Author Topic: Gluten development issues.  (Read 1161 times)

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Online mkevenson

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Gluten development issues.
« on: October 28, 2012, 10:18:45 AM »
Just thought that I would throw this out cause it has been an issue I have had with my dough and thought others might benefit.

The issue is that for the last few months of making pizza dough, every time, or nearly, I stretch my dough it is flimsy and does not cooperate like the pics I have seen in numerous videos.

Responses from members here to this question, (problem), thank you, have led me to believe that my dough has not developed it's gluten sufficiently to allow "normal" stretching, heaven forbid tossing, without the dough tearing, or just falling apart.

The obvious solution, to my mind, is to get more gluten development.

The problem, is how?

I understand that there are 2 basic ways of incorporating fluid,(hydration), into the flour. Machine mixing, with a dough hook or other various style paddles, and hand mixing. Both of these being done in a bowl.
I have asked previously if hand mixing and kneading would work, answers were positive.
I have read, however, that no hand mixing/kneading will accomplished the task as well as a power mixer:
"The Art of Pizza Making", trade secrets and recipes, by Dominic De Angelis, 20th anniversary edition,
Pg 34: KNEADING BY HAND, " The basic fact is that dough kneading by hand will never match the tenderness, texture and consistency of dough kneaded with a mixing machine."

Now I am old enough to realize that you can probably find an opinion on anything, written somewhere, about anything, and that you will find conflicting opinions published by "knowledgeable" authors on every subject.

Be that as it may, for a rookie trying to develope a new skill, well we will see........

Another confusion, (perhaps only to me), is the idea that I have read here, regarding over kneading.

 So at any rate I have decided to try to accomplish the original goal of gluten development, without regard for "over kneading", and to do it by hand. I figure that if I can get good gluten development, so that I can handle my dough reasonably well, I can focus on "over kneading as a second step.

The results so far have been encouraging. Although a small sampling, with my last dough, I was able to handle, stretch and form a pie without difficulty. I have another dough in cold ferment mode now and will see if I have some consistency with the gluten development issues.

All is not perfect, and may take a long time, but this is what I love, a challenge, a problem solving adventure, and one I can EAT as a result.

Happy Sunday!!!!!!! GO GIANTS!!!!!!!!!!!!!

Mark
« Last Edit: October 28, 2012, 10:22:18 AM by mkevenson »
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Offline sb 44 champs

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Re: Gluten development issues.
« Reply #1 on: October 28, 2012, 11:13:30 AM »
I'm with you on this subject. I'm a newbie at pizza making and I've had mixed success with being able to stretch my dough without it re-coiling. What I've been doing is cold fermenting my dough for 24-48 hrs. Then taking out 2-3 hrs before cooking. I knead the dough ball for 5 min or so by hand then work from the inside out. There are times when the dough does not stretch so I let it rest then start again. It seems when I work the dough for a few minutes then let it rest and start again, it helps. Sometimes this does no good. Part of my problem is I try different recipes in an attempt to get the type of dough I am looking for. That is a thin-med crust that is crunch on the underside and with a rim that is soft, airy and chewy. Haven't found the perfect crust yet.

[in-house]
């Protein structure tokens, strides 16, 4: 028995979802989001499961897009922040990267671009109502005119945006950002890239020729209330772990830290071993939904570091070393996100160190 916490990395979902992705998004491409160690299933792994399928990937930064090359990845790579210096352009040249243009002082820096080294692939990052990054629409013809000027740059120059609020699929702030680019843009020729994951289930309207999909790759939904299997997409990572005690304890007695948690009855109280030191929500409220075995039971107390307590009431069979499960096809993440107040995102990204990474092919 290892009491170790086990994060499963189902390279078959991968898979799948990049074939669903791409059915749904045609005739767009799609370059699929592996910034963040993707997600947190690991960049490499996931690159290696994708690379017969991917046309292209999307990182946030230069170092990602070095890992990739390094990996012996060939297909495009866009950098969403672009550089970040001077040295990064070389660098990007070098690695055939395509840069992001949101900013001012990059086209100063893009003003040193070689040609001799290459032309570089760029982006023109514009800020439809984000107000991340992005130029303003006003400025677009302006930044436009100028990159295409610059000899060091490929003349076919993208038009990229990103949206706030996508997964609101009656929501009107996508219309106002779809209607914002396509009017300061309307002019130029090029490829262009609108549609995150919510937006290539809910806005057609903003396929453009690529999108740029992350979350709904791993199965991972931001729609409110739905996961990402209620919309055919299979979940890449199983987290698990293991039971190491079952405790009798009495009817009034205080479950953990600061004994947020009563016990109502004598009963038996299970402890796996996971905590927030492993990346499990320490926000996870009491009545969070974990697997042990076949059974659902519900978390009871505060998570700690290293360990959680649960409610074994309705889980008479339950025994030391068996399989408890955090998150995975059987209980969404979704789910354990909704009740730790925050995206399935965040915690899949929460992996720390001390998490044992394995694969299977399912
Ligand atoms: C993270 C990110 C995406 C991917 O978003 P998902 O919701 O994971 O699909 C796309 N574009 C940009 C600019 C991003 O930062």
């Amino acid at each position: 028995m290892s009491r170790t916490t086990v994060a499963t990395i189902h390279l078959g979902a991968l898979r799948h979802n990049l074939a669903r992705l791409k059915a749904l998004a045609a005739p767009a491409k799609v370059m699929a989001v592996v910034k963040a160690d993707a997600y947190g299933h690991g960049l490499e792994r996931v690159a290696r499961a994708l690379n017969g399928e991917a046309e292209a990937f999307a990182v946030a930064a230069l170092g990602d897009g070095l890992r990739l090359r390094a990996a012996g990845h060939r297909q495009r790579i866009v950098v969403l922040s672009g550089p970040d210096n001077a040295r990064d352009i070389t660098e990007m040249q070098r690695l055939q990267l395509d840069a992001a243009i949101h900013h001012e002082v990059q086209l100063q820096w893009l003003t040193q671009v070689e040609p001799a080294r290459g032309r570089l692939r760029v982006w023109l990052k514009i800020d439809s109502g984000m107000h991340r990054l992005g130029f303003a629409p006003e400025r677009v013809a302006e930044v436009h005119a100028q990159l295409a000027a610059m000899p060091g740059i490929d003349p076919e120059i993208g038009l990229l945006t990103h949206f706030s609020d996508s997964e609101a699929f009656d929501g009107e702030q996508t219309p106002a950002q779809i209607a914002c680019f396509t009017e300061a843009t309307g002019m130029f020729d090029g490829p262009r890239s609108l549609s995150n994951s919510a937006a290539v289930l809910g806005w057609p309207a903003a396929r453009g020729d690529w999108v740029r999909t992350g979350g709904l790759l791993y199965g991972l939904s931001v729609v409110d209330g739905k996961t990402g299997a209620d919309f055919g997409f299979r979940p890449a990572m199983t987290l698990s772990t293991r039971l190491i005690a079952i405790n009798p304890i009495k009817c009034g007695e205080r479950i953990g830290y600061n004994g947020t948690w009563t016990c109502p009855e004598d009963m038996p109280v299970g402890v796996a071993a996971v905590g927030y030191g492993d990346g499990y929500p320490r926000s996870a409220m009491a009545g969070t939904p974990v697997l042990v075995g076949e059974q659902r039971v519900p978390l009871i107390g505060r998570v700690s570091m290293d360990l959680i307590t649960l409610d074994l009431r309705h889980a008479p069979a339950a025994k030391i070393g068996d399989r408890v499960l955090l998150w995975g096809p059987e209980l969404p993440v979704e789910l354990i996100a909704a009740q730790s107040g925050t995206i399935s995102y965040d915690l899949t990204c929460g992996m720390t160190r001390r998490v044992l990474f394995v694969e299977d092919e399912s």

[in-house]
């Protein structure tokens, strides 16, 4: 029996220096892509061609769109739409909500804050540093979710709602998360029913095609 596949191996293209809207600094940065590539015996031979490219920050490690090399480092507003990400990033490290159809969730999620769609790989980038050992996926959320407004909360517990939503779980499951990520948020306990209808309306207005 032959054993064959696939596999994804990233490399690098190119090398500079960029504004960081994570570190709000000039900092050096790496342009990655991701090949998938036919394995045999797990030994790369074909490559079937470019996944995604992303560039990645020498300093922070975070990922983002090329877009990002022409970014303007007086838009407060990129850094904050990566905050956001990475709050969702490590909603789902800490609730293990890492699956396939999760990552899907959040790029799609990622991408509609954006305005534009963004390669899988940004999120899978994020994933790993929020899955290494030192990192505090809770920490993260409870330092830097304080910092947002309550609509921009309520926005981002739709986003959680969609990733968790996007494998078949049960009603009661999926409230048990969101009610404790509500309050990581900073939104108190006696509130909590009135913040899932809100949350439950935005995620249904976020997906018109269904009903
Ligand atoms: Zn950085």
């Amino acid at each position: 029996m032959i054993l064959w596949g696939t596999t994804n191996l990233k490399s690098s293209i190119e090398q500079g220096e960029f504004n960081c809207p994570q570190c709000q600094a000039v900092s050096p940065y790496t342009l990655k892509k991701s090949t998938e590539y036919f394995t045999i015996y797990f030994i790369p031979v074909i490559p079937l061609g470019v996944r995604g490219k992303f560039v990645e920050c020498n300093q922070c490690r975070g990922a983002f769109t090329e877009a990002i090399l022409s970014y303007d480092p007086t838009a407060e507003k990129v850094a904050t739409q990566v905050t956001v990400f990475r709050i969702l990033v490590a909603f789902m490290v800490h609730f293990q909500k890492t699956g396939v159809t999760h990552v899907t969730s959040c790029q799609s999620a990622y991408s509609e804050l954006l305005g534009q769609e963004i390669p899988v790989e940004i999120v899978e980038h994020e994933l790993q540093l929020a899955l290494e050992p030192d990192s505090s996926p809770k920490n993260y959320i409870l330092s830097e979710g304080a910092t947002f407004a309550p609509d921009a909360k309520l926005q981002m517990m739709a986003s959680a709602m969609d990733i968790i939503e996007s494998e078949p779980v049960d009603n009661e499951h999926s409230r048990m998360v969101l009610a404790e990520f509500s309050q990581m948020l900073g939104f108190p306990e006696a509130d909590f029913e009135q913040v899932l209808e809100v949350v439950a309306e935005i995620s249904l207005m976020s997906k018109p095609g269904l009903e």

Today I will be making a version of a new york pizza that has been in the fridge for 24 hrs.
I'm hoping it turns out the way I want.

Anyways, I enjoy experminting and searching for the perfect dough. I know this isn't the ans you are looking for and my attempts have been hit and miss. But all have been edible, so that's good.

Sorry, but go SAINTS!

Offline dellavecchia

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Re: Gluten development issues.
« Reply #2 on: October 28, 2012, 11:34:26 AM »
Even though you are a Giants fan, I will respond ;)

Gluten development may only be the mechanism to your goals, but others may be gluten quality and hydration levels. What flour are you using? The quote from the book you referenced is, in my opinion, too generalized because flour type and absorption levels are not taken into account. As well as many other indicating flour specs. So you can easily make the right flour produce a tender product by hand, while another flour will require machine mixing to extract tenderness.

John

Online Aimless Ryan

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Re: Gluten development issues.
« Reply #3 on: October 28, 2012, 11:37:48 AM »
What I've been doing is cold fermenting my dough for 24-48 hrs. Then taking out 2-3 hrs before cooking. I knead the dough ball for 5 min or so by hand then work from the inside out.

That's your problem; don't do that. If you're making NY style, just do this:

  • Mix the dough (undermix it if you intend to refrigerate for over 24 hours).
  • Then immediately divide and round the dough into dough balls.
  • Then immediately refrigerate.
  • Let the dough ball warm up at room temperature for an hour or two before you intend to bake.

Do not knead or agitate the dough ball at any time after you've formed it. That means don't reball. Doing that is what makes your dough overly elastic.

If you follow these easy tips, you should no longer have any of the problems you've expressed here.